Rethinking Vaccination Route
According to meta-analysis studies, the inconsistent efficacy of BCG is thought to be due to waning vaccine-induced immune responses with age which can reach an average of 14% overall efficacy after 10 years. As a result, a consensus is emerging that new vaccine strategies should be targeted for prevention of TB in adolescents and adults where incidence is relatively high.[133,135] Nevertheless, epidemiological data in countries with routine use of BCG show that the highest incidence of TB cases in HIV-negative individuals is comparable early in life between 0 and 4 years of age and in adolescents and adults, and it is lowest between 5 and 14 years of age reaching nadir at about 10 years of age.[136,137] These data suggest that there appears to be a natural susceptibility to TB, which BCG is not able to overcome regardless of age, and that it could be a question of quality rather than durability of the immune responses induced by BCG against the common form of the disease responsible for transmission.
One hypothesis for BCG inconsistent efficacy against MTB infection and disease is that circulating T-cell immunity induced upon vaccination (by intradermal route) is inadequate to reach the lungs on time when MTB infection occurs. The natural route of MTB transmission is by aerosol and the nasal cavities are usually the first port of entry for the pathogen, while pulmonary mucosal tissues are the primary sites for establishment of infection. The mucosal route of immunization has been suggested to have advantage over other routes to elicit protective immune responses in the lung, the site of primary TB infection. Animal vaccination experiments by aerosol delivery of the BCG nanomicroparticle have shown significant reduction of bacterial burden in lung and spleen after MTB challenge as compared with parenteral BCG. Moreover, in recent years, increasing number of new subunit strategies have been evaluated as heterologous boosts by the intranasal route to enhance efficacy of parentally primed BCG immune responses. Ad5Ag85A, when administered intranasally but not intramuscularly, afforded better protection against M. tuberculosis aerosol challenge than cutaneous BCG and enhanced protection when given as a boost to BCG in both BALB/c mice and guinea pigs.[95,141,142] McMaster University, where the vaccine was conceptualized, plans to conduct a Phase I trial evaluating aerosol delivery of Ad5Ag85A. Intranasal delivery of MVA85A significantly enhanced BCG-primed circulating immune responses and inhibited bacterial growth by up to 1.5 logs following aerosol MTB challenge in mice when compared with BCG alone. Ad35/Aeras 402 showed efficacy against intranasal MTB challenge in two strains of mice by the intramuscular and intranasal routes. Despite these promising data, the intranasal delivery of live vaccines carries serious safety risks inherent with this route (dissemination to the brain and potential lung disease in false-negative individuals with LTBI) and to date only the live influenza vaccine (Hib) is given intranasally in clinic. For future use of this route, extensive preclinical and clinical characterization with new TB vaccine boosts is imperative. In this context, the safety and immunogenicity of MVA85A delivered by the aerosol route to the lungs of macaques was recently published and currently inhaled preparation of live MVA85A is currently being tested for safety and immunogenicity in a Phase I trial in healthy adults in the UK.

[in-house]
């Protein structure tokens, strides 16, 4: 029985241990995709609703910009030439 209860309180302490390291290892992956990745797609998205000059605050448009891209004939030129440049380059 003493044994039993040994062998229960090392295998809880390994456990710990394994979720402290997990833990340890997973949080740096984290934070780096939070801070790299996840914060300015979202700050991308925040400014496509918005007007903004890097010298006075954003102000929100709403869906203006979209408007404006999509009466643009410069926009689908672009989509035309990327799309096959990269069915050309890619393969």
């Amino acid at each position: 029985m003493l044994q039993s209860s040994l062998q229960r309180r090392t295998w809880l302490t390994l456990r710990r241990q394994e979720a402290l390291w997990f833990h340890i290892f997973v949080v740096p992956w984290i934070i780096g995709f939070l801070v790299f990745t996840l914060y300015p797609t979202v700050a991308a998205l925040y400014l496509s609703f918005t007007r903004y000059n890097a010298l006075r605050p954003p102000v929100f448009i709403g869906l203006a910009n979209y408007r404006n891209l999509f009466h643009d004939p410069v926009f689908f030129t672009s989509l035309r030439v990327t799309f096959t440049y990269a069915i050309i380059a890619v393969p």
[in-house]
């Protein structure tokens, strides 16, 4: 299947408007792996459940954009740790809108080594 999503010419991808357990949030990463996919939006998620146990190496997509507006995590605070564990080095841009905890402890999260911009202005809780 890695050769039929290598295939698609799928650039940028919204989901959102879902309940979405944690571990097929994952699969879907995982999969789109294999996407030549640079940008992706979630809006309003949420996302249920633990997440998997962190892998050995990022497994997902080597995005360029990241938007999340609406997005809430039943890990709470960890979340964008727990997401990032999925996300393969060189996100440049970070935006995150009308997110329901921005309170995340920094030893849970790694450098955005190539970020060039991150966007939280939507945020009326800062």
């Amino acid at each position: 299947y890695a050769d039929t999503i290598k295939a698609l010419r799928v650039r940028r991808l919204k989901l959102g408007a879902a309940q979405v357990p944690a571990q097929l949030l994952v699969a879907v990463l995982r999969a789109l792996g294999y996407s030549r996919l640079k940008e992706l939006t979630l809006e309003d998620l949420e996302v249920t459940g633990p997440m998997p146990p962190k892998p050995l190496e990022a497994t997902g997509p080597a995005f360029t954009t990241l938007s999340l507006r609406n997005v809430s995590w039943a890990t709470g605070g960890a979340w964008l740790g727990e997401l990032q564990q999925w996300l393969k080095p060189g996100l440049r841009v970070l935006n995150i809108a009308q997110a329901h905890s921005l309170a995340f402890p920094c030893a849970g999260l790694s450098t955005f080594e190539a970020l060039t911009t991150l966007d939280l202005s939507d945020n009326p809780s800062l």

There are two trends in TB vaccine development that warrant mentioning. First, there is a new interest in BCG and novel TB vaccines for prevention of infection (and not just prevention of disease). This concept was introduced at the 3rd Global Forum on TB Vaccines in Cape Town, and Aeras in collaboration with SATVI are planning a prevention of infection trial with the H4 vaccine and BCG in adolescents. Second, in addition to the very important issue of considering alternative vaccination routes such as mucosal, there are developments in improving the administration technique of intradermal BCG, which may also have implications for future novel vaccines, particularly for the intradermal route. For example, an ongoing trial at the SATVI site (funded by PATH and WHO) is comparing BCG administration via conventional syringe and needle to a needle-free jet injector device. Other devices to aid vaccine administration such as intradermal needle adaptors have also been developed for use in the field.
Expert Rev Vaccines. 2013;12(12):1431-1448. © 2013 Expert Reviews Ltd.